Bradford Young kindly dropping knowledge.
3. "We're ready for a take Mr./Ms. AD"
These are one of the few expressions Assistant Directors like to hear from cinematographers (right next to, "we can cut/combine that shot"). Though mounting lights and finding creative ways to run power cables can take longer initially, it really speeds up the rest of the scene's coverage. After shooting the wide shot, I was almost immediately lit and ready for the tighter shots.
Marisssa Roxas, the happy and on-schedule Assistant Director
A couple more of my go-to mounting accessories. Gaffer's Clamps (left) for lightweight light fixtures and Grip Clamps (right) for attaching literally anything.
Shooting a Fight Scene
This script called for a fight between 3 characters. I didn't have much action cinematography experience under my belt, so I was really glad when Mitsu told me we had Ari Lerner to be our fight/stunt coordinator. After having a conversation with Ari and Mitsu, we agreed we wanted to shoot the fight as a one-er. If we did it right, seeing the entire fight in a single take would amplify the intensity while flexing a little more production value into the film. But from a technical standpoint, doing the entire fight sequence in an uninterrupted shot is no easy task. It requires absolute synchronicity between the actors and the cinematography work. If I learned anything from the process, it was that fight scenes are like anything in cinematography, practice makes perfect. Here's how we prepped for it.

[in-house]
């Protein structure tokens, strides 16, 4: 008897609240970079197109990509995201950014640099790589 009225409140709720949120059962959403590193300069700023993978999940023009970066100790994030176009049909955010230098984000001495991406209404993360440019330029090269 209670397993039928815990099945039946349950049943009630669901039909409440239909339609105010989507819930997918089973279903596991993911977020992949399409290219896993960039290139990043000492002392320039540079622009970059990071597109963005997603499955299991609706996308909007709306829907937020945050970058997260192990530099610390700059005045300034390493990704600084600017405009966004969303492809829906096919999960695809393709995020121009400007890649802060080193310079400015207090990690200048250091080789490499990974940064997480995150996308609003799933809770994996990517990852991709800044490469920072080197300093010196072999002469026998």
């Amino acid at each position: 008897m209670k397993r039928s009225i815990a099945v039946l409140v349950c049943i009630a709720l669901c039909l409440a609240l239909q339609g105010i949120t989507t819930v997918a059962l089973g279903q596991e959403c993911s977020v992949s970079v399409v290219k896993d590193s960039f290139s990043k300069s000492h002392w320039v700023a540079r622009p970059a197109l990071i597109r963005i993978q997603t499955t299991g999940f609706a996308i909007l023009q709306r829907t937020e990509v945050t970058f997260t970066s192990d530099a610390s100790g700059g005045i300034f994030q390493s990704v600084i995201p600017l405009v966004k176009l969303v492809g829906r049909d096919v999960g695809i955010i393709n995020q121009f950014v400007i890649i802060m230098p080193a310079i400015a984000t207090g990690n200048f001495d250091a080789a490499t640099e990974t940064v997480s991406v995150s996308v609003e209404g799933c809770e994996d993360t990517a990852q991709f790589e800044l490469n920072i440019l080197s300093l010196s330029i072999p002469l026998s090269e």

Filmed Blocking Rehearsal
I like to film complex blocking rehearsals (even if it's on a cell phone) because it gives me a solid idea of how the actors will be interacting within the space. Later I can watch the video on repeat to figure out the best places to put the camera and lights.
Normally the way I prepare for scenes is to create 3D storyboards. But it's a little trickier to make animated storyboards for a long take that has many changes to the camera's and actors' positioning. Instead, I made the storyboards for the shots leading up to and following the one-er. They're side by side with frame grabs from the actual film.
From the Film
Watch below for the one-er fight segment from the film
Rollin with the punches
This was the first film I've shot that has been accepted into and recognized by film festivals. Since I put a wild amount of my time and effort into these projects, it's immensely rewarding and (self-validating) to know that other people and organizations are entertained by the work. The film has been accepted into the Houston, Texas National Black Film Festival, San Francisco's Black Film Festival, Northern Illinois University's Reality Bytes International Student Film Festival, and Montana's Social Political Film Festival. It took the top prize at Houston's National Black Festival and was 1 of 5 other films to be chosen by Allen Maldonado to be distributed on Everybody Digital, Allen's NBC and HBO endorsed app that publicizes short films.